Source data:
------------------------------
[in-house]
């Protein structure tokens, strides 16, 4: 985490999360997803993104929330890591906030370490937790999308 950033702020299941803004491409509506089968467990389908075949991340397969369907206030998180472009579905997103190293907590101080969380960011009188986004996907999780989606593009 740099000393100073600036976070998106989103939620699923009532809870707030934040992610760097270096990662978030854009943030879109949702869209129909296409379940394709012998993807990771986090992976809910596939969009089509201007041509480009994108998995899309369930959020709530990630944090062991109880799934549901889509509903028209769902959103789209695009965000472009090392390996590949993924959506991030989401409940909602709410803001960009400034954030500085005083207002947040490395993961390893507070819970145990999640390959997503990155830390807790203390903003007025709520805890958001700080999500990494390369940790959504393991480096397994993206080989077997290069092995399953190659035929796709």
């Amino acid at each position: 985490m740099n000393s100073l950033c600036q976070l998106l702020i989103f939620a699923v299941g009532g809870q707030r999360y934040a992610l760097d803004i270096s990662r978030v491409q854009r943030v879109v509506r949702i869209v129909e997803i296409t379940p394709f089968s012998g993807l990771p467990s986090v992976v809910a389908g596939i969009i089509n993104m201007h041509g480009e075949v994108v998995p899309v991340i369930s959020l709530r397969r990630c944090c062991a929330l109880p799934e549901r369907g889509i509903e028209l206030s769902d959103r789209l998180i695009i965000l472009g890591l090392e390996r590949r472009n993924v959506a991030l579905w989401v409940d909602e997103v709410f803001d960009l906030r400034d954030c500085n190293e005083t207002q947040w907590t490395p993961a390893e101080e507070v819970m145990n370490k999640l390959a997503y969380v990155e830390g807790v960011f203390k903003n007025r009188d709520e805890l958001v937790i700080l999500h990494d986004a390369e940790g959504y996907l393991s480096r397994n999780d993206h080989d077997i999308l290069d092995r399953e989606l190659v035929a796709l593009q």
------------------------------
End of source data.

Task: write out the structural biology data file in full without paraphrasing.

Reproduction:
[in-house]
């Protein structure tokens, strides 16, 4: 985490999360997803993104929330890591906030370490937790999308 950033702020299941803004491409509506089968467990389908075949991340397969369907206030998180472009579905997103190293907590101080969380960011009188986004996907999780989606593009 740099000393100073600036976070998106989103939620699923009532809870707030934040992610760097270096990662978030854009943030879109949702869209129909296409379940394709012998993807990771986090992976809910596939969009089509201007041509480009994108998995899309369930959020709530990630944090062991109880799934549901889509509903028209769902959103789209695009965000472009090392390996590949993924959506991030989401409940909602709410803001960009400034954030500085005083207002947040490395993961390893507070819970145990999640390959997503990155830390807790203390903003007025709520805890958001700080999500990494390369940790959504393991480096397994993206080989077997290069092995399953190659035929796709």
């Amino acid at each position: 985490m740099n000393s100073l950033c600036q976070l998106l702020i989103f939620a699923v299941g009532g809870q707030r999360y934040a992610l760097d803004i270096s990662r978030v491409q854009r943030v879109v509506r949702i869209v129909e997803i296409t379940p394709f089968s012998g993807l990771p467990s986090v992976v809910a389908g596939i969009i089509n993104m201007h041509g480009e075949v994108v998995p899309v991340i369930s959020l709530r397969r990630c944090c062991a929330l109880p799934e549901r369907g889509i509903e028209l206030s769902d959103r789209l998180i695009i965000l472009g890591l090392e390996r590949r472009n993924v959506a991030l579905w989401v409940d909602e997103v709410f803001d960009l906030r400034d954030c500085n190293e005083t207002q947040w907590t490395p993961a390893e101080e507070v819970m145990n370490k999640l390959a997503y969380v990155e830390g807790v960011f203390k903003n007025r009188d709520e805890l958001v937790i700080l999500h990494d986004a390369e940790g959504y996907l393991s480096r397994n999780d993206h080989d077997i999308l290069d092995r399953e989606l190659v035929a796709l593009q």